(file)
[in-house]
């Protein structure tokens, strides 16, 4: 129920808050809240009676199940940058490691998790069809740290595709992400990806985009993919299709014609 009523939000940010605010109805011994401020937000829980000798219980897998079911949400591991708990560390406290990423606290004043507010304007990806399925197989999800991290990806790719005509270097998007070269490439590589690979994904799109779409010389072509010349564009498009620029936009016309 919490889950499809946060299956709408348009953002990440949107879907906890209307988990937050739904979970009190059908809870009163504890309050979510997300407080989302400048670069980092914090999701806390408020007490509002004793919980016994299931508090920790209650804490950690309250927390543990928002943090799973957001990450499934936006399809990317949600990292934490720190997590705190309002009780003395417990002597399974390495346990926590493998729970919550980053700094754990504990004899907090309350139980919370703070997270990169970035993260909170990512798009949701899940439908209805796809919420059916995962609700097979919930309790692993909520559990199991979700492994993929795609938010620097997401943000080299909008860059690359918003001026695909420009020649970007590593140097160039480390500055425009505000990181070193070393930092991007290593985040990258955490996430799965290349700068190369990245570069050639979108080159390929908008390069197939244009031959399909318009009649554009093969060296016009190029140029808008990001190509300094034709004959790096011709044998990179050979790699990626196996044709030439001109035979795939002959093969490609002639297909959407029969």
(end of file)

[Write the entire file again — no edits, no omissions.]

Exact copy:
[in-house]
């Protein structure tokens, strides 16, 4: 129920808050809240009676199940940058490691998790069809740290595709992400990806985009993919299709014609 009523939000940010605010109805011994401020937000829980000798219980897998079911949400591991708990560390406290990423606290004043507010304007990806399925197989999800991290990806790719005509270097998007070269490439590589690979994904799109779409010389072509010349564009498009620029936009016309 919490889950499809946060299956709408348009953002990440949107879907906890209307988990937050739904979970009190059908809870009163504890309050979510997300407080989302400048670069980092914090999701806390408020007490509002004793919980016994299931508090920790209650804490950690309250927390543990928002943090799973957001990450499934936006399809990317949600990292934490720190997590705190309002009780003395417990002597399974390495346990926590493998729970919550980053700094754990504990004899907090309350139980919370703070997270990169970035993260909170990512798009949701899940439908209805796809919420059916995962609700097979919930309790692993909520559990199991979700492994993929795609938010620097997401943000080299909008860059690359918003001026695909420009020649970007590593140097160039480390500055425009505000990181070193070393930092991007290593985040990258955490996430799965290349700068190369990245570069050639979108080159390929908008390069197939244009031959399909318009009649554009093969060296016009190029140029808008990001190509300094034709004959790096011709044998990179050979790699990626196996044709030439001109035979795939002959093969490609002639297909959407029969």